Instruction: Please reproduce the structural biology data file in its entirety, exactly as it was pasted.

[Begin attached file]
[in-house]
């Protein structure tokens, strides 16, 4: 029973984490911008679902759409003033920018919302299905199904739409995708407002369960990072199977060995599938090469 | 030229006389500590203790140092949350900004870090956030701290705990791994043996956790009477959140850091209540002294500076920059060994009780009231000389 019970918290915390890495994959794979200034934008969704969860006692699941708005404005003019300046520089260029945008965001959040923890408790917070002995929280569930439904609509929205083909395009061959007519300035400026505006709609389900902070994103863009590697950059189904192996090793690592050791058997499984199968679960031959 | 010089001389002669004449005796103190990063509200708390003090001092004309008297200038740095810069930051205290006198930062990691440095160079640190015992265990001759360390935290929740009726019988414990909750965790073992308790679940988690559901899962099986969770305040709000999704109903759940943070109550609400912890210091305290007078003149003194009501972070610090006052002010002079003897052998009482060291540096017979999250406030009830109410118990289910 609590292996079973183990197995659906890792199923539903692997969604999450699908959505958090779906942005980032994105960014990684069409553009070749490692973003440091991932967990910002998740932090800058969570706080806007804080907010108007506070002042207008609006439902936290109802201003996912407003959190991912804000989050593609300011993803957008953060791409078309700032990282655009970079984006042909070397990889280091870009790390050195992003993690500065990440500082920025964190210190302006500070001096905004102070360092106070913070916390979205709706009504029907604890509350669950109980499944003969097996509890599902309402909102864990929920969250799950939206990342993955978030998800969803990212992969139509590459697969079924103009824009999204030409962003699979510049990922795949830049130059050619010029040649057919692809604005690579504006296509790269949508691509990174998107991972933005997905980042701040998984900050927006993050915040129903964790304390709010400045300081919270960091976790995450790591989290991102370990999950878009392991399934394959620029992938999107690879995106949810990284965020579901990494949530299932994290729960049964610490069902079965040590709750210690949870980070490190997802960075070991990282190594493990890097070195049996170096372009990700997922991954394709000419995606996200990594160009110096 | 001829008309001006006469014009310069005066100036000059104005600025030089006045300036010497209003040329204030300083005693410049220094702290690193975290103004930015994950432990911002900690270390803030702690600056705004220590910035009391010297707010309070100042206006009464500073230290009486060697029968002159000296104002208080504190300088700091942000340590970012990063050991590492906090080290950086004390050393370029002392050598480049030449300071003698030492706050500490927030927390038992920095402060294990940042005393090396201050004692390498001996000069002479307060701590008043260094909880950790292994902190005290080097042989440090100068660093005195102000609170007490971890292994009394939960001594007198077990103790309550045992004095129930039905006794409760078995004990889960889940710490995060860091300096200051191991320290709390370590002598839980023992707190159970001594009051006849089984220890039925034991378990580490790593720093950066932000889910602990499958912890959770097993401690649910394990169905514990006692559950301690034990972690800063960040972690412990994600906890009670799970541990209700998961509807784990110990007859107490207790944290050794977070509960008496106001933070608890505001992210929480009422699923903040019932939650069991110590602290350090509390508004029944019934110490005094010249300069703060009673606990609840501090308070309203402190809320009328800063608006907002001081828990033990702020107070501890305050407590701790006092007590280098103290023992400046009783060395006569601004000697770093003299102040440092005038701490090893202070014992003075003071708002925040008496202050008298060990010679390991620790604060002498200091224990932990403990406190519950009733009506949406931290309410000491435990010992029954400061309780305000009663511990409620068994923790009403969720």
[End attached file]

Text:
[in-house]
């Protein structure tokens, strides 16, 4: 029973984490911008679902759409003033920018919302299905199904739409995708407002369960990072199977060995599938090469 | 030229006389500590203790140092949350900004870090956030701290705990791994043996956790009477959140850091209540002294500076920059060994009780009231000389 019970918290915390890495994959794979200034934008969704969860006692699941708005404005003019300046520089260029945008965001959040923890408790917070002995929280569930439904609509929205083909395009061959007519300035400026505006709609389900902070994103863009590697950059189904192996090793690592050791058997499984199968679960031959 | 010089001389002669004449005796103190990063509200708390003090001092004309008297200038740095810069930051205290006198930062990691440095160079640190015992265990001759360390935290929740009726019988414990909750965790073992308790679940988690559901899962099986969770305040709000999704109903759940943070109550609400912890210091305290007078003149003194009501972070610090006052002010002079003897052998009482060291540096017979999250406030009830109410118990289910 609590292996079973183990197995659906890792199923539903692997969604999450699908959505958090779906942005980032994105960014990684069409553009070749490692973003440091991932967990910002998740932090800058969570706080806007804080907010108007506070002042207008609006439902936290109802201003996912407003959190991912804000989050593609300011993803957008953060791409078309700032990282655009970079984006042909070397990889280091870009790390050195992003993690500065990440500082920025964190210190302006500070001096905004102070360092106070913070916390979205709706009504029907604890509350669950109980499944003969097996509890599902309402909102864990929920969250799950939206990342993955978030998800969803990212992969139509590459697969079924103009824009999204030409962003699979510049990922795949830049130059050619010029040649057919692809604005690579504006296509790269949508691509990174998107991972933005997905980042701040998984900050927006993050915040129903964790304390709010400045300081919270960091976790995450790591989290991102370990999950878009392991399934394959620029992938999107690879995106949810990284965020579901990494949530299932994290729960049964610490069902079965040590709750210690949870980070490190997802960075070991990282190594493990890097070195049996170096372009990700997922991954394709000419995606996200990594160009110096 | 001829008309001006006469014009310069005066100036000059104005600025030089006045300036010497209003040329204030300083005693410049220094702290690193975290103004930015994950432990911002900690270390803030702690600056705004220590910035009391010297707010309070100042206006009464500073230290009486060697029968002159000296104002208080504190300088700091942000340590970012990063050991590492906090080290950086004390050393370029002392050598480049030449300071003698030492706050500490927030927390038992920095402060294990940042005393090396201050004692390498001996000069002479307060701590008043260094909880950790292994902190005290080097042989440090100068660093005195102000609170007490971890292994009394939960001594007198077990103790309550045992004095129930039905006794409760078995004990889960889940710490995060860091300096200051191991320290709390370590002598839980023992707190159970001594009051006849089984220890039925034991378990580490790593720093950066932000889910602990499958912890959770097993401690649910394990169905514990006692559950301690034990972690800063960040972690412990994600906890009670799970541990209700998961509807784990110990007859107490207790944290050794977070509960008496106001933070608890505001992210929480009422699923903040019932939650069991110590602290350090509390508004029944019934110490005094010249300069703060009673606990609840501090308070309203402190809320009328800063608006907002001081828990033990702020107070501890305050407590701790006092007590280098103290023992400046009783060395006569601004000697770093003299102040440092005038701490090893202070014992003075003071708002925040008496202050008298060990010679390991620790604060002498200091224990932990403990406190519950009733009506949406931290309410000491435990010992029954400061309780305000009663511990409620068994923790009403969720």